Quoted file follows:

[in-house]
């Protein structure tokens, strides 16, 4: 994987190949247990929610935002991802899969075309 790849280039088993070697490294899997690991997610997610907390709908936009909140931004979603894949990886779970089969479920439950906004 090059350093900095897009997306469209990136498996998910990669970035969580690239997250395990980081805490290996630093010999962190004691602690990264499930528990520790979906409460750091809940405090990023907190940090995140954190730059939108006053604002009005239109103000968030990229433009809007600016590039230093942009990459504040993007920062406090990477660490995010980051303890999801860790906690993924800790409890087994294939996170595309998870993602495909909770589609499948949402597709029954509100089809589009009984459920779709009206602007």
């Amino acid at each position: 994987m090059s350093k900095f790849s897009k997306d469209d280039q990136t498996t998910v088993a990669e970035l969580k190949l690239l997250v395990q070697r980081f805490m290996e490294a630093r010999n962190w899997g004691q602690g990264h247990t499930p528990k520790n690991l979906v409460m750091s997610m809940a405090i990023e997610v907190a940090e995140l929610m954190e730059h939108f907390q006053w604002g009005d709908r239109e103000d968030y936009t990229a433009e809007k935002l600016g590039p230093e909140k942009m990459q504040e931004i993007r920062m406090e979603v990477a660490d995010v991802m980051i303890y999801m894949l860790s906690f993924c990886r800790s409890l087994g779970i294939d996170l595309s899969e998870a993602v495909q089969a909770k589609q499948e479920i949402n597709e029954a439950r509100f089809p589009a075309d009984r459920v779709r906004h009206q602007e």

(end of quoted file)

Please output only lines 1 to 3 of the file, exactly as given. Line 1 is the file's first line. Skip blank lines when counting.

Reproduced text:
[in-house]
């Protein structure tokens, strides 16, 4: 994987190949247990929610935002991802899969075309 790849280039088993070697490294899997690991997610997610907390709908936009909140931004979603894949990886779970089969479920439950906004 090059350093900095897009997306469209990136498996998910990669970035969580690239997250395990980081805490290996630093010999962190004691602690990264499930528990520790979906409460750091809940405090990023907190940090995140954190730059939108006053604002009005239109103000968030990229433009809007600016590039230093942009990459504040993007920062406090990477660490995010980051303890999801860790906690993924800790409890087994294939996170595309998870993602495909909770589609499948949402597709029954509100089809589009009984459920779709009206602007």
């Amino acid at each position: 994987m090059s350093k900095f790849s897009k997306d469209d280039q990136t498996t998910v088993a990669e970035l969580k190949l690239l997250v395990q070697r980081f805490m290996e490294a630093r010999n962190w899997g004691q602690g990264h247990t499930p528990k520790n690991l979906v409460m750091s997610m809940a405090i990023e997610v907190a940090e995140l929610m954190e730059h939108f907390q006053w604002g009005d709908r239109e103000d968030y936009t990229a433009e809007k935002l600016g590039p230093e909140k942009m990459q504040e931004i993007r920062m406090e979603v990477a660490d995010v991802m980051i303890y999801m894949l860790s906690f993924c990886r800790s409890l087994g779970i294939d996170l595309s899969e998870a993602v495909q089969a909770k589609q499948e479920i949402n597709e029954a439950r509100f089809p589009a075309d009984r459920v779709r906004h009206q602007e």